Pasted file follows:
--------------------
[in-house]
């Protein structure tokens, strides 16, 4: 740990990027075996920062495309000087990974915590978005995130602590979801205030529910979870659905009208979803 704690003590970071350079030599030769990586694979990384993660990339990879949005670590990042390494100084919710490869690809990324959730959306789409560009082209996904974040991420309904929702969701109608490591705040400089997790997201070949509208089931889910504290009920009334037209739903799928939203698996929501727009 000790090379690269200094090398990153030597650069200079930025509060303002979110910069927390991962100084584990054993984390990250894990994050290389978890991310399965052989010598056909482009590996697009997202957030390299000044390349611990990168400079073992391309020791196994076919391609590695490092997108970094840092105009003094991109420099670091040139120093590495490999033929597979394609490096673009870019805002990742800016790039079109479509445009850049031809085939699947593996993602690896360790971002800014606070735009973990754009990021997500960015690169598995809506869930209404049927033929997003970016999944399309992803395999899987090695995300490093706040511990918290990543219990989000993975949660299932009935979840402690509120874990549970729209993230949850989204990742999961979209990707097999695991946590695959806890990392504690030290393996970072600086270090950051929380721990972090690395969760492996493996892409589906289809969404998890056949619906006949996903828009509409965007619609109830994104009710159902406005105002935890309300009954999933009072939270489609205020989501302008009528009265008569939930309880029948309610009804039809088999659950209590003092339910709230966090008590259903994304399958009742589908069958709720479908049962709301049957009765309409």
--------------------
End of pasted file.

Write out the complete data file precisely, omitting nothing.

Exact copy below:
[in-house]
């Protein structure tokens, strides 16, 4: 740990990027075996920062495309000087990974915590978005995130602590979801205030529910979870659905009208979803 704690003590970071350079030599030769990586694979990384993660990339990879949005670590990042390494100084919710490869690809990324959730959306789409560009082209996904974040991420309904929702969701109608490591705040400089997790997201070949509208089931889910504290009920009334037209739903799928939203698996929501727009 000790090379690269200094090398990153030597650069200079930025509060303002979110910069927390991962100084584990054993984390990250894990994050290389978890991310399965052989010598056909482009590996697009997202957030390299000044390349611990990168400079073992391309020791196994076919391609590695490092997108970094840092105009003094991109420099670091040139120093590495490999033929597979394609490096673009870019805002990742800016790039079109479509445009850049031809085939699947593996993602690896360790971002800014606070735009973990754009990021997500960015690169598995809506869930209404049927033929997003970016999944399309992803395999899987090695995300490093706040511990918290990543219990989000993975949660299932009935979840402690509120874990549970729209993230949850989204990742999961979209990707097999695991946590695959806890990392504690030290393996970072600086270090950051929380721990972090690395969760492996493996892409589906289809969404998890056949619906006949996903828009509409965007619609109830994104009710159902406005105002935890309300009954999933009072939270489609205020989501302008009528009265008569939930309880029948309610009804039809088999659950209590003092339910709230966090008590259903994304399958009742589908069958709720479908049962709301049957009765309409």